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Showing 1-10 of 663 reviews(Verified Purchases). See all 725 reviews
on February 23, 2014
I purchased this game after seeing Will Wheaton's show TableTop on the Internet.

Last night I brought it to a gathering of adults who had never seen a game like it, and were initially put off. After some cajoling, they stepped up and tried it. I won the first game, but everyone else wanted to play it again, and the second time a gentleman won who had been the toughest to convince to play.

The comments I received were like, "This is the most unusual game I've ever played," and, "I'm engaging parts of my brain that I never use!" It was a hit and a half, so if you're reading this you need to get this game.

Best with four, five, or six players. The more players, the greater the experience. Also keep one person in charge of dealing the cards, shuffling and revealing the selections, basically running the game. I filled this role last night since I owned the game. Also, find something to use for an active player token. It will cut down on some confusion.
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on February 16, 2017
First, the box I received didn't come with the old score track as pictured in the photo. Instead of the built-in scoring, it came with the actual playing board with score track on it. This new option is better, and not a mismatch I will complain about.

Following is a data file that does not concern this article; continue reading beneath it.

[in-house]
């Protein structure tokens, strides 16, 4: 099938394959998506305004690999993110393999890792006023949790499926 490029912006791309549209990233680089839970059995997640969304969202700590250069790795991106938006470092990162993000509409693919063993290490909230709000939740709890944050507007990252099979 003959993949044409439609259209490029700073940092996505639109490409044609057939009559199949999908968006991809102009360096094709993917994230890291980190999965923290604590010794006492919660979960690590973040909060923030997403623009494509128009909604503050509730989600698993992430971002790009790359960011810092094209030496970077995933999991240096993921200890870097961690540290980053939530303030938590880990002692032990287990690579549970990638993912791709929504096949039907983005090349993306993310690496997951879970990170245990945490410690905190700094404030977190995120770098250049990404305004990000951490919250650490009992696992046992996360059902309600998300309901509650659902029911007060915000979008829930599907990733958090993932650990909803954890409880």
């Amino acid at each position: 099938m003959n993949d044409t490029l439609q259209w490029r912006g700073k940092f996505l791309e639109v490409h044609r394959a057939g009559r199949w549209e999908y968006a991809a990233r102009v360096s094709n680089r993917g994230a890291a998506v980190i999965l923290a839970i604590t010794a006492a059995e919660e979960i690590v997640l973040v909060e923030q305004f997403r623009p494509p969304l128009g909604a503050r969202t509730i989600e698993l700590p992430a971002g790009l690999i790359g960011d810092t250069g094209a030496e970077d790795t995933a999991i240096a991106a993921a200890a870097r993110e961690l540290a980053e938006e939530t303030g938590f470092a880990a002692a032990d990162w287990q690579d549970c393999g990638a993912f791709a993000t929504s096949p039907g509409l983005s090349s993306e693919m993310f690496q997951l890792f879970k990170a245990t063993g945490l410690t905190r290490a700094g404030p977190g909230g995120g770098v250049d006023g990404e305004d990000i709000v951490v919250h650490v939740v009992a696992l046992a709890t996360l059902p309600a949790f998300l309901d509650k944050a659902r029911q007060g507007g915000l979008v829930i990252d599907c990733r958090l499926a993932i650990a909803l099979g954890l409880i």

The game itself is simple enough to teach to anyone and full of light-hearted fun. If you have people in your family or gaming group that enjoy art and abstract thinking, they'll enjoy this game. It's game that can easily be enjoyed with kids while still remaining fun for the adults - always a good thing! Some say the cards in the base game will get boring, which is probably true if you play a lot. This can easily be remedied by adding an expansion or two. This box comes with enough space to store 3 expansions in it, which is yet another bonus in the updated version.

We've come up with 2 player variant as well since the only reason we avoided buying this for so long is that we often only have 2 players. If you do have 2 players, it's still worth having for times when you can play with more, but the 2 player variant will ensure you get more use out if it. Our variant is simple: the active player (giving the clue) will still contribute 1 card and the other player will contribute 2 cards as listed in the 3p variation in the rulebook. In addition, you will draw 2 cards off the top of the deck, without looking at them, and mix them in. BOTH players will then try to guess which card belonged to the player. If the original player's card (the one who gave the clue) is guessed, both players gain 2 points. In addition, if the clue-giver guesses the other player's card, the secondary player gains 1 point. The winner is still the person who gets to 30 points first.